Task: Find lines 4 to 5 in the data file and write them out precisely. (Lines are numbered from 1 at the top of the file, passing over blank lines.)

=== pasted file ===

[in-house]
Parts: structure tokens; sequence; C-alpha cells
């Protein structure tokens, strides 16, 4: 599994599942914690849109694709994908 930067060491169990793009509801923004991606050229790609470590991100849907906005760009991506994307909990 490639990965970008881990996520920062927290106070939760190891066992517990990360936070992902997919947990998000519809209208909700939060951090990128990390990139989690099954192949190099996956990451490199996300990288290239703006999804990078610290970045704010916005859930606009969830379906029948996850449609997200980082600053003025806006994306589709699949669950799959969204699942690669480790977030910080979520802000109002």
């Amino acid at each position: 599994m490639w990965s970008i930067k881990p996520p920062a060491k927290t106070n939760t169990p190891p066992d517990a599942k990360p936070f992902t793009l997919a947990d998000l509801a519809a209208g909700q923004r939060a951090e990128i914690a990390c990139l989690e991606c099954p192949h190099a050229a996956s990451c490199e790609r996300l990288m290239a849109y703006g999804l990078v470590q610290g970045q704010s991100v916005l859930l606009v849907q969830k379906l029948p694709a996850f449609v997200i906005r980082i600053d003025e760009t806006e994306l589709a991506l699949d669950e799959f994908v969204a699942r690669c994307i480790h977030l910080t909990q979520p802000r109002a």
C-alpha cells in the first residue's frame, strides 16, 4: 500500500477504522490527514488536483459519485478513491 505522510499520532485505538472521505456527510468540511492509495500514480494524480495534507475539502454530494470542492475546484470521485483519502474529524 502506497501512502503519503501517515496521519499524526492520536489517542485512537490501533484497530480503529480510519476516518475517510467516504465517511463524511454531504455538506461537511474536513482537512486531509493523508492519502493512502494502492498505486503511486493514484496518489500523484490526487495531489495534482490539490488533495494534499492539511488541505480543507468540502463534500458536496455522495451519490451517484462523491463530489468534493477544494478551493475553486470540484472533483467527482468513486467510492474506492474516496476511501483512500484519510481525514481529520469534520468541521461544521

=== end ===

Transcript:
């Amino acid at each position: 599994m490639w990965s970008i930067k881990p996520p920062a060491k927290t106070n939760t169990p190891p066992d517990a599942k990360p936070f992902t793009l997919a947990d998000l509801a519809a209208g909700q923004r939060a951090e990128i914690a990390c990139l989690e991606c099954p192949h190099a050229a996956s990451c490199e790609r996300l990288m290239a849109y703006g999804l990078v470590q610290g970045q704010s991100v916005l859930l606009v849907q969830k379906l029948p694709a996850f449609v997200i906005r980082i600053d003025e760009t806006e994306l589709a991506l699949d669950e799959f994908v969204a699942r690669c994307i480790h977030l910080t909990q979520p802000r109002a």
C-alpha cells in the first residue's frame, strides 16, 4: 500500500477504522490527514488536483459519485478513491 505522510499520532485505538472521505456527510468540511492509495500514480494524480495534507475539502454530494470542492475546484470521485483519502474529524 502506497501512502503519503501517515496521519499524526492520536489517542485512537490501533484497530480503529480510519476516518475517510467516504465517511463524511454531504455538506461537511474536513482537512486531509493523508492519502493512502494502492498505486503511486493514484496518489500523484490526487495531489495534482490539490488533495494534499492539511488541505480543507468540502463534500458536496455522495451519490451517484462523491463530489468534493477544494478551493475553486470540484472533483467527482468513486467510492474506492474516496476511501483512500484519510481525514481529520469534520468541521461544521